There’s the massive front splitter and dual dive planes on the front. The fact the car has headlights – real ones – and spotlights to help them survive the night.

In the middle there’s more electronics than your usual Cup Car fare, not to mention the MPI Steering Wheel that could have come from one of the Hypercars. The seat, too, is much upgraded: more open wheel pod than upright NASCAR position.

The drivers, though, still need to clamber in throughout the window – there’s no opening doors here.

At the back there’s more dive plains and an enormous rear spoiler; extended beyond the NASCAR original with clear Perspex. The spoiler is oversized, most likely as a way to pull the car’s straight-line speed from ‘insane’ to merely ‘enough’.

The talent surrounding the car is immense, too. At the front Cup-winning crew chief Chad Knaus marshals the pit road crew – selected from Hendrick Motorsport’s Cup Car teams and their own reserve squad – as they work their way through their first pit stop practice session.

The car uses the same guns as a standard NASCAR stop, but adapting to the overhead boom, the fuel hose – no Churns here – and the requirement to earth the car when refueling are all new to the team.

John Doonan – president of IMSA and the man tapped to head up this collaborative NASCAR / IMSA / ACO project – wanders around shaking hands; a powerful reinforcement of how close the collaboration between the two series’ has become.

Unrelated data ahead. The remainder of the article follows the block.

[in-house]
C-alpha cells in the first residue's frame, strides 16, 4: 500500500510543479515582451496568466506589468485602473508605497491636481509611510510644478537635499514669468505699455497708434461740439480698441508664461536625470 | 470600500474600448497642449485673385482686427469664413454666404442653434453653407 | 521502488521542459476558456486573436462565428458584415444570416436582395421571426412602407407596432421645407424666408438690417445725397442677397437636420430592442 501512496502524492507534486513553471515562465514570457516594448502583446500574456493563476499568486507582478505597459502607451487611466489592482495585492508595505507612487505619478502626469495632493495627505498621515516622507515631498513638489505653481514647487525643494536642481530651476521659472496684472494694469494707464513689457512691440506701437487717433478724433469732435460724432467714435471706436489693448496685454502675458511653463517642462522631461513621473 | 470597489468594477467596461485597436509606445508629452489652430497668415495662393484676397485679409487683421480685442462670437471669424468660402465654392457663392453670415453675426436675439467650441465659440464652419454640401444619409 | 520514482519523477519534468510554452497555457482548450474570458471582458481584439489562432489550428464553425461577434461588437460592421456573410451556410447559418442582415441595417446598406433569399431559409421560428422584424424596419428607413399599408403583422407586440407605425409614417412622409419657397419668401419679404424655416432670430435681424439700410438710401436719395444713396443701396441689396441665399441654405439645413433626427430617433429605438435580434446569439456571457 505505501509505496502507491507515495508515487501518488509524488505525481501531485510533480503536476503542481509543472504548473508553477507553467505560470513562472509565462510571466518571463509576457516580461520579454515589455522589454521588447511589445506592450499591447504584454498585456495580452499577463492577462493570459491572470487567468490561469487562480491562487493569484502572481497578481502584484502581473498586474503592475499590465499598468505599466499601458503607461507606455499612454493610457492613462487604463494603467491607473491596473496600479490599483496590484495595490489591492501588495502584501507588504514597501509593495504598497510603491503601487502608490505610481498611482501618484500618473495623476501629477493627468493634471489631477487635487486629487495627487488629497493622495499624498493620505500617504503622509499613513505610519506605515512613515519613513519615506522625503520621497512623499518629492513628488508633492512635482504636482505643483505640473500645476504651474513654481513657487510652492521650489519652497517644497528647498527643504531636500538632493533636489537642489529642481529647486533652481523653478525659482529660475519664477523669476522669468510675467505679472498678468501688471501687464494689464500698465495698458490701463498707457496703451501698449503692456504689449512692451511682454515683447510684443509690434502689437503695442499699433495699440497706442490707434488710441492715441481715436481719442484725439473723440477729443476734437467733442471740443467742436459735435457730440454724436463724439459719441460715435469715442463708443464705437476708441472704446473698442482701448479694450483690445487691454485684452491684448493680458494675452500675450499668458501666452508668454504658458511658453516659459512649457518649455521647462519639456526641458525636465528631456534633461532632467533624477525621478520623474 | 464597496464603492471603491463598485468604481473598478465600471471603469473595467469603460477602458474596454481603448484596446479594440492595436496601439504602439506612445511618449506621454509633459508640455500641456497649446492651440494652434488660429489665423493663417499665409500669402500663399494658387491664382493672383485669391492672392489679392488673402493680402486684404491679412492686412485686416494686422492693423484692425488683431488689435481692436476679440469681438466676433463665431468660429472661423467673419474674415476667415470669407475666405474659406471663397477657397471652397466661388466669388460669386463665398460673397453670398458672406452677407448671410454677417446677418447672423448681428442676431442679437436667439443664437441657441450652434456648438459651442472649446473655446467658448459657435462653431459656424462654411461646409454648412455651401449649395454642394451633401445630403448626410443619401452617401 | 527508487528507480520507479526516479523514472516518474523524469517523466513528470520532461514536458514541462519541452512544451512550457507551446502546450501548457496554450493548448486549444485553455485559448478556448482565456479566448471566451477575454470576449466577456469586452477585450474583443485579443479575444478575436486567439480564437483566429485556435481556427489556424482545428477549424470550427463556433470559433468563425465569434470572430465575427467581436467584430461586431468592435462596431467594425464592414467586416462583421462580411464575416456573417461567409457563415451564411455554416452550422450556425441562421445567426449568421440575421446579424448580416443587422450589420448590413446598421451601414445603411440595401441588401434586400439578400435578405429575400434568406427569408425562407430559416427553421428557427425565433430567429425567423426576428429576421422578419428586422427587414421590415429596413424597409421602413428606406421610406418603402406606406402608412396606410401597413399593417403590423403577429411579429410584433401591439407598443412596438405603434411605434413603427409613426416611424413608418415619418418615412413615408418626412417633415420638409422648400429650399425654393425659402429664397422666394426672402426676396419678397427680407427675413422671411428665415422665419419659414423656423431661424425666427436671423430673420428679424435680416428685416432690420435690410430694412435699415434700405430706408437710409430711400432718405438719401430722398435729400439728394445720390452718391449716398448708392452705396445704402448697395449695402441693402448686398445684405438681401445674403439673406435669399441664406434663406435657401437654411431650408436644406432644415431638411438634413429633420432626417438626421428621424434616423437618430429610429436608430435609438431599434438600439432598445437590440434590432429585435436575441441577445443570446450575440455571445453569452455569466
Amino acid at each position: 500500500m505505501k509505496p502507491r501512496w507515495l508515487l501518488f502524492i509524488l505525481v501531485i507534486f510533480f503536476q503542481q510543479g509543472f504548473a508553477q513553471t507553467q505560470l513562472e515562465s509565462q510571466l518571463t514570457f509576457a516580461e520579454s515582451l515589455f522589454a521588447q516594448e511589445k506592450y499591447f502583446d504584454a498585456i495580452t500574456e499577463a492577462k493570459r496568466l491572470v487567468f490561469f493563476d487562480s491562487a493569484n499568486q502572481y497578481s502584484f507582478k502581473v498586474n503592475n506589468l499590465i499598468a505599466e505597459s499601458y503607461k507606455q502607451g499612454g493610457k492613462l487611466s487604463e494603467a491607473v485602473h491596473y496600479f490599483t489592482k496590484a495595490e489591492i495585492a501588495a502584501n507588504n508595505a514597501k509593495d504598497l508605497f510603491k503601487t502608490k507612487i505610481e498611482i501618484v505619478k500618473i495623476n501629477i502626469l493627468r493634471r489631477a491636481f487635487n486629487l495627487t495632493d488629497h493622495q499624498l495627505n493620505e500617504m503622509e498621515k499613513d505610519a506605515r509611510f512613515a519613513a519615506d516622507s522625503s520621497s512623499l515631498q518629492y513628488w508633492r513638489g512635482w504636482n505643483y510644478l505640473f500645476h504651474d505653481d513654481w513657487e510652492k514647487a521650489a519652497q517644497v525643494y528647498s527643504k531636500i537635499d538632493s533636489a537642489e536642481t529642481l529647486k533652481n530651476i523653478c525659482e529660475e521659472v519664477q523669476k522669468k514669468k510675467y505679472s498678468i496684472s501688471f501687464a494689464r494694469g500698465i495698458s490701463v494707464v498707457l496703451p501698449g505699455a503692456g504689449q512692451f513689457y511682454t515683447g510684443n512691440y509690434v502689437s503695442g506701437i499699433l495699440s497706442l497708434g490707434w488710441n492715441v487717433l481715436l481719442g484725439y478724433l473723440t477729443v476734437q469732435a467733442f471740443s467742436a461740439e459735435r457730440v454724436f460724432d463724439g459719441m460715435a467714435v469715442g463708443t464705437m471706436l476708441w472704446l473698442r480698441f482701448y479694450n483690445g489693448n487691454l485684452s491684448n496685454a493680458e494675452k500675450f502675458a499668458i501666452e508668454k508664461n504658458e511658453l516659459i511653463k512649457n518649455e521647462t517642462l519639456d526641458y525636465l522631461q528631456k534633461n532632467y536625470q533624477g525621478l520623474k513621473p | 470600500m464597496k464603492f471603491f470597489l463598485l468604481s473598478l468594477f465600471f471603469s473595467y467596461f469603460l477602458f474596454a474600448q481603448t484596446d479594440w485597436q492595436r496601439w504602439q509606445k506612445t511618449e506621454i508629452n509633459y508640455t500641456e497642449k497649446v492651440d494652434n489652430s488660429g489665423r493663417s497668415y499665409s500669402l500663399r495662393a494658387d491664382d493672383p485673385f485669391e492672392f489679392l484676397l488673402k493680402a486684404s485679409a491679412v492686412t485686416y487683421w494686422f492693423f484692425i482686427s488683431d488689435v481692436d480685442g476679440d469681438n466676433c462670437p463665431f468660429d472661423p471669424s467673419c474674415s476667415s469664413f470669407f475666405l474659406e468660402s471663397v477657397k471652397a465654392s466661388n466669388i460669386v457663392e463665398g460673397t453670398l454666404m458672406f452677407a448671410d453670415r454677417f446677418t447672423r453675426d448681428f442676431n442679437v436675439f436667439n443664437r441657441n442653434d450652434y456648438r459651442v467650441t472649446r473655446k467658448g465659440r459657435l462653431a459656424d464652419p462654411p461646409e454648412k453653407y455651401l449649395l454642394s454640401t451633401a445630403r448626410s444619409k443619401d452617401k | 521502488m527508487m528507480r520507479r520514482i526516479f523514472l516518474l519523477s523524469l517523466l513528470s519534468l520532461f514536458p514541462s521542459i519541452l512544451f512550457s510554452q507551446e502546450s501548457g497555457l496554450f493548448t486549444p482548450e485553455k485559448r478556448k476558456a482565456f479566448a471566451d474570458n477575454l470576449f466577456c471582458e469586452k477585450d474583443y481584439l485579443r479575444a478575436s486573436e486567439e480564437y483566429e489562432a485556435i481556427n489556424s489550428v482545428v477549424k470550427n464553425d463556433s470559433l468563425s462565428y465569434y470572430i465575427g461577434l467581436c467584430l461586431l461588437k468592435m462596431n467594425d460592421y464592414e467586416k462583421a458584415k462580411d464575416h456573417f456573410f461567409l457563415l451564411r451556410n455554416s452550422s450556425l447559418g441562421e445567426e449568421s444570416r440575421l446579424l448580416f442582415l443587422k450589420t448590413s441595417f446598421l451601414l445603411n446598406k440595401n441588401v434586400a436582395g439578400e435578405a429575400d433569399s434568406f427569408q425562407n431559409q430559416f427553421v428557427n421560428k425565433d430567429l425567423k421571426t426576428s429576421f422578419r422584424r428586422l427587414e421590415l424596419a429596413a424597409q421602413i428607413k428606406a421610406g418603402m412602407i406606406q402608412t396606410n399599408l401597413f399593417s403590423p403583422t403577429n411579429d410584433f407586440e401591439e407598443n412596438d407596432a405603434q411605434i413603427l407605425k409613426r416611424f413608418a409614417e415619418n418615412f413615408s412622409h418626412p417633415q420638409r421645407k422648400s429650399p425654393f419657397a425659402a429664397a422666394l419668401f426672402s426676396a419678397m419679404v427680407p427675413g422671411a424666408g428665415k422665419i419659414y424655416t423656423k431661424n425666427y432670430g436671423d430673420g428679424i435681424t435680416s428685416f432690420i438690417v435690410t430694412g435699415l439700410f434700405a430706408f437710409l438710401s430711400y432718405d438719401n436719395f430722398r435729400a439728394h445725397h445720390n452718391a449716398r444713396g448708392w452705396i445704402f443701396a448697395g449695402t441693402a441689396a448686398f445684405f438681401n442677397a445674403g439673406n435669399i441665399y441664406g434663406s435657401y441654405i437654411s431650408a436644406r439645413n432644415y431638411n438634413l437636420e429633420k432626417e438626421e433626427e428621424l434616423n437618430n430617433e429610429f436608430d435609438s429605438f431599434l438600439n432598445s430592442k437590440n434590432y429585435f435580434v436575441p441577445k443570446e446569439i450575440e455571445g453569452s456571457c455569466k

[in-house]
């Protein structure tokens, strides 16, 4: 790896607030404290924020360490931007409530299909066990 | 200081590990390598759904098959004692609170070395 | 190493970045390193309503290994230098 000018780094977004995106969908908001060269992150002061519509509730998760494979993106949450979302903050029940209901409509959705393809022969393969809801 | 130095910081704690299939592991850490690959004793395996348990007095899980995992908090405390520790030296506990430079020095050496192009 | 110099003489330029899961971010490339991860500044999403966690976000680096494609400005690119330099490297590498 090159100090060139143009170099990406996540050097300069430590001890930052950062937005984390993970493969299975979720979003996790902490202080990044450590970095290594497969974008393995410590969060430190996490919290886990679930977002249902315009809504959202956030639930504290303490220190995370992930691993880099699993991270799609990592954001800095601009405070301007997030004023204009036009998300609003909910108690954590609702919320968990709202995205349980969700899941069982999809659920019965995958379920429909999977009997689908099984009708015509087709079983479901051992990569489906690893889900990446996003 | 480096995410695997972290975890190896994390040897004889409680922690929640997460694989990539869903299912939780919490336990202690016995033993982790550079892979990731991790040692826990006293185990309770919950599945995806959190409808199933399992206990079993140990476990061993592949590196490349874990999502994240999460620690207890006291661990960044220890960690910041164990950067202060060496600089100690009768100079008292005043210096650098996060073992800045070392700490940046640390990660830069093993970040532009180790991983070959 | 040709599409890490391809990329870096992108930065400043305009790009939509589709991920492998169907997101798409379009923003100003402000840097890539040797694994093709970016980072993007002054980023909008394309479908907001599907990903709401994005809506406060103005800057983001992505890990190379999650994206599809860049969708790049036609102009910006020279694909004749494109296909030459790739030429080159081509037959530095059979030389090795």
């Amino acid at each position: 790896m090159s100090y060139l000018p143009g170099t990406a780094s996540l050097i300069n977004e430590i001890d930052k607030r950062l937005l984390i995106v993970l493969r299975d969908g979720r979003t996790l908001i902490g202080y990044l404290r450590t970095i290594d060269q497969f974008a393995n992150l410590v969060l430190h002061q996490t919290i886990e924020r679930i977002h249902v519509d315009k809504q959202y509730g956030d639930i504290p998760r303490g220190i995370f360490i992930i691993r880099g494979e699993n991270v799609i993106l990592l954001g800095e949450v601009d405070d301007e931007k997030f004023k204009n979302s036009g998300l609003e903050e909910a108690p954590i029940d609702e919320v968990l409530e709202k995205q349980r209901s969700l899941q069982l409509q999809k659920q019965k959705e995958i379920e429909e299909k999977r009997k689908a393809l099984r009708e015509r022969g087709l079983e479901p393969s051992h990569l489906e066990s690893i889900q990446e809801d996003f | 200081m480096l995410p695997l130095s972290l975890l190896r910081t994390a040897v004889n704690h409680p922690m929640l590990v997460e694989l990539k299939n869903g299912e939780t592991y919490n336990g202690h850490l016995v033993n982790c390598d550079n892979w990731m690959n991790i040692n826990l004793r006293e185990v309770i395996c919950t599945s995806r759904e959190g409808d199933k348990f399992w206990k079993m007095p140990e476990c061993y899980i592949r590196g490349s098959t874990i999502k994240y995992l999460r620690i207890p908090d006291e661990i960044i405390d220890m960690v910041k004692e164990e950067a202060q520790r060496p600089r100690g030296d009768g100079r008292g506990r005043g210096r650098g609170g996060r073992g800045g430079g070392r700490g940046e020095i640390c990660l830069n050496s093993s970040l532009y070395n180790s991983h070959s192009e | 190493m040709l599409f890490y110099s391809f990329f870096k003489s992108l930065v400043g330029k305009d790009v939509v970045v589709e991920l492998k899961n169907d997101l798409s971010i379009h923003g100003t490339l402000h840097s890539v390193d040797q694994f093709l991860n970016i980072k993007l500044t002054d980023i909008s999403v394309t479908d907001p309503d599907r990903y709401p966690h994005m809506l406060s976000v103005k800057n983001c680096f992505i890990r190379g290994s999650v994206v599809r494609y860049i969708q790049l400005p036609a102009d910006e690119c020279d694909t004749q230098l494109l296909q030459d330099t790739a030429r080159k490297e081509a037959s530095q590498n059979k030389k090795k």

Jenson (Button) and Rocky (Mike Rockenfeller) wander round like one of the lads while quietly in the background Jimmie Johnson – Legacy Motor Club hat and all – ads an air of gravitas that even a Formula One World Champion can’t quite match. ‘Ol 7-time’s presence is significant.

Oh, and it’s going to be loud. Bloody loud. One driver, who will remain nameless, was confident that should the big #24 car make it into the darkness next Saturday evening, few of his rivals would be able to sleep while it ran. And he didn’t say it with a frown, either.

Some people have said the project is out of place at Le Mans but before it turns a lap I couldn’t disagree more. The pedigree in the garage, the level of innovation within the box they were allowed to fill and the entirely all-in approach that GM, Hendrick and the team has taken means it fits perfectly among the many other stories of the same ilk in Le Mans great history.